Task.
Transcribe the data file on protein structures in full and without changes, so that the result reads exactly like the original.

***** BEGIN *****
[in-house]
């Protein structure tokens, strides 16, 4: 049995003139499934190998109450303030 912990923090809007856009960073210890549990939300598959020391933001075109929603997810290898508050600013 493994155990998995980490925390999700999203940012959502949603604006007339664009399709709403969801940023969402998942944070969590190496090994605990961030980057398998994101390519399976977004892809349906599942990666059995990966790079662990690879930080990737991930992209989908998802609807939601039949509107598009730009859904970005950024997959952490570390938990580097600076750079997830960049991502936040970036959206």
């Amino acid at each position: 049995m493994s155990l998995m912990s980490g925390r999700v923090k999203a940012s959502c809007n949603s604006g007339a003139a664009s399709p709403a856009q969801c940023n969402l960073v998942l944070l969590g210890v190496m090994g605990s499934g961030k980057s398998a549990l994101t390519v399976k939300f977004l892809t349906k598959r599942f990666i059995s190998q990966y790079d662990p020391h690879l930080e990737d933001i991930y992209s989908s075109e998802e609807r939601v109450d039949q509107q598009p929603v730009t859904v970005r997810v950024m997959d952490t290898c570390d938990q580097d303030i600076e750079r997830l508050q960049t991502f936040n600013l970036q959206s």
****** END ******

[in-house]
């Protein structure tokens, strides 16, 4: 049995003139499934190998109450303030 912990923090809007856009960073210890549990939300598959020391933001075109929603997810290898508050600013 493994155990998995980490925390999700999203940012959502949603604006007339664009399709709403969801940023969402998942944070969590190496090994605990961030980057398998994101390519399976977004892809349906599942990666059995990966790079662990690879930080990737991930992209989908998802609807939601039949509107598009730009859904970005950024997959952490570390938990580097600076750079997830960049991502936040970036959206």
């Amino acid at each position: 049995m493994s155990l998995m912990s980490g925390r999700v923090k999203a940012s959502c809007n949603s604006g007339a003139a664009s399709p709403a856009q969801c940023n969402l960073v998942l944070l969590g210890v190496m090994g605990s499934g961030k980057s398998a549990l994101t390519v399976k939300f977004l892809t349906k598959r599942f990666i059995s190998q990966y790079d662990p020391h690879l930080e990737d933001i991930y992209s989908s075109e998802e609807r939601v109450d039949q509107q598009p929603v730009t859904v970005r997810v950024m997959d952490t290898c570390d938990q580097d303030i600076e750079r997830l508050q960049t991502f936040n600013l970036q959206s």